Oakley was replaced by Lamar Williams at the end of 1972, in time to finish the next album, Brothers and Sisters, released in August 1973. Dickey Betts was becoming the group's unofficial leader. Brothers and Sisters included the group's best known hits, "Ramblin' Man" and "Jessica", both written by Betts; the former reached #2 on the Billboard Hot 100 as a single, while the latter was a seven-minute instrumental hit.

The Allman Brothers Band had become one of the top concert draws in the country. Probably their most celebrated performance of the era took place on July 28, 1973 at the Summer Jam at Watkins Glen outside Watkins Glen, New York, in a joint appearance with The Grateful Dead and The Band. An estimated 600,000 people made it to the racetrack where this massive outdoor festival took place.

In the wake of the Allman Brothers Band's success, many other Southern rock groups rose to prominence, including the Marshall Tucker Band (who played as the Allman Brothers Band's opening act for many shows on their 1973 tour) and Lynyrd Skynyrd.

Another peak of the Allmans' success came on New Year's Eve, 1973, when promoter Bill Graham arranged for a nationwide radio broadcast of their concert from San Francisco's Cow Palace. New arrangements of familiar tunes such as "You Don't Love Me" went out over the airwaves, as the show stretched out over three sets, with Boz Scaggs sitting in, along with Grateful Dead members Jerry Garcia and Bill Kreutzmann (Allmans and Grateful Dead members guested at each other's shows multiple times in the early 1970s).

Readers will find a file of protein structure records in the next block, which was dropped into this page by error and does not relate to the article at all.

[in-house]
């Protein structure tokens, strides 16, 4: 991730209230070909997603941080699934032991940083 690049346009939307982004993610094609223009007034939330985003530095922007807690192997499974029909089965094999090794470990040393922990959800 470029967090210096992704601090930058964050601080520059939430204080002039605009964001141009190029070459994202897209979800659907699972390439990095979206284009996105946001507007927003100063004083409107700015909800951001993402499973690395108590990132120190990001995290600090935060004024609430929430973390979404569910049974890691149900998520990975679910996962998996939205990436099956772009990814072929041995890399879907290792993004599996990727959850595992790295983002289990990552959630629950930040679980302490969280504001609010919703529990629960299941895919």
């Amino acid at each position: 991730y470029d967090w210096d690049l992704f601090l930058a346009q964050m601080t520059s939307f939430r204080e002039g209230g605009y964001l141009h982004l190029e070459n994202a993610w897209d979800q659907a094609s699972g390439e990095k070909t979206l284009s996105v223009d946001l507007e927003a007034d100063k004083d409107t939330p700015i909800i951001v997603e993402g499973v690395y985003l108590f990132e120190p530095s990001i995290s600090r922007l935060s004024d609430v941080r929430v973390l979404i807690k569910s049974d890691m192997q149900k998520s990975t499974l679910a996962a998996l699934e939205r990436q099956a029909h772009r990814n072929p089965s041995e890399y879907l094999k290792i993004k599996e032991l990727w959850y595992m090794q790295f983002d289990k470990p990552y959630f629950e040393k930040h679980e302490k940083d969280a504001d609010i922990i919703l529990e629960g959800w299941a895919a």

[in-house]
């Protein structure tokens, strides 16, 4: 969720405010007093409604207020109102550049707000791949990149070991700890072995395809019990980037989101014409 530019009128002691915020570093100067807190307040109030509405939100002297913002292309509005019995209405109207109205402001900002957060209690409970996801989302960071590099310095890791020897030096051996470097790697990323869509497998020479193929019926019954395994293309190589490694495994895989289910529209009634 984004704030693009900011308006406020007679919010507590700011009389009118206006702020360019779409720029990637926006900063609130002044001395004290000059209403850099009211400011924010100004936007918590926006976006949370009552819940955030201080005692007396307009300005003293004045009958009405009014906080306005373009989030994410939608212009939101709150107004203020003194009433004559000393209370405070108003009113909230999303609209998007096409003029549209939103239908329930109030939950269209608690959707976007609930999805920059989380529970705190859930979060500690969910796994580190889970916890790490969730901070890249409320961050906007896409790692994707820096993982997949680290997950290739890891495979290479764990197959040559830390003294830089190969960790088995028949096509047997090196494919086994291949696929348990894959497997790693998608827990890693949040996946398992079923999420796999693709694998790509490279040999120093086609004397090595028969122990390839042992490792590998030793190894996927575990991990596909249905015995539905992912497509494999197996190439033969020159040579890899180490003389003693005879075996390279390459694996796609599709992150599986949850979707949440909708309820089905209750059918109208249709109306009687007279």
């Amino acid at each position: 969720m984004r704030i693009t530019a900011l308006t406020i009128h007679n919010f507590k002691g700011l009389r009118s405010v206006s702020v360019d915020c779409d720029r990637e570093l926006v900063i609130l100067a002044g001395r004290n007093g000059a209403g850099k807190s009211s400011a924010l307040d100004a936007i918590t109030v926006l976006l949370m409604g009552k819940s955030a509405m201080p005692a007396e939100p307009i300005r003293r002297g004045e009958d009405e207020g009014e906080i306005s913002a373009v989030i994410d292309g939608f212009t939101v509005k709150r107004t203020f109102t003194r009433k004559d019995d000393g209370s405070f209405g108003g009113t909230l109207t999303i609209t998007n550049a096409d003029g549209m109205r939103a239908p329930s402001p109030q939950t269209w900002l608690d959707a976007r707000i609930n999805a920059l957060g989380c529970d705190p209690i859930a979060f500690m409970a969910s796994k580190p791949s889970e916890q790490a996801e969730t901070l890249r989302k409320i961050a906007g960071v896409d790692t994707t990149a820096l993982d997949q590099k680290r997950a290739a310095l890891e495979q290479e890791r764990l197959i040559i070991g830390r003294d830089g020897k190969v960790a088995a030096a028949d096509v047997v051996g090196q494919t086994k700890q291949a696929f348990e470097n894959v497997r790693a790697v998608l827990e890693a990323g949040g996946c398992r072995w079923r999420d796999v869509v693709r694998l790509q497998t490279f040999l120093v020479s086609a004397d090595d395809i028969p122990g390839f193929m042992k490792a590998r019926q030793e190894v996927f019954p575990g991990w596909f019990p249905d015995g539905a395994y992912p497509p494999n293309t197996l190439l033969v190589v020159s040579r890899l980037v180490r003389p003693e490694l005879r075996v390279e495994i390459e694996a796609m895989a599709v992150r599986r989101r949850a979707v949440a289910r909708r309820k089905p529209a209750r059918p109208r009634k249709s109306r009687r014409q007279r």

1. I have a few friends that played with the band. One I saw play at the Love Ride, Mark McGee from Alameda, CA, now playing in his own band Luvplanet. The other Mark Showalter played Sax. A couple of other Alameda musicians that I know played with him in later years too. An incredible music history came out of that town, and knowing a few musicians that played with this band is incredible. Great post.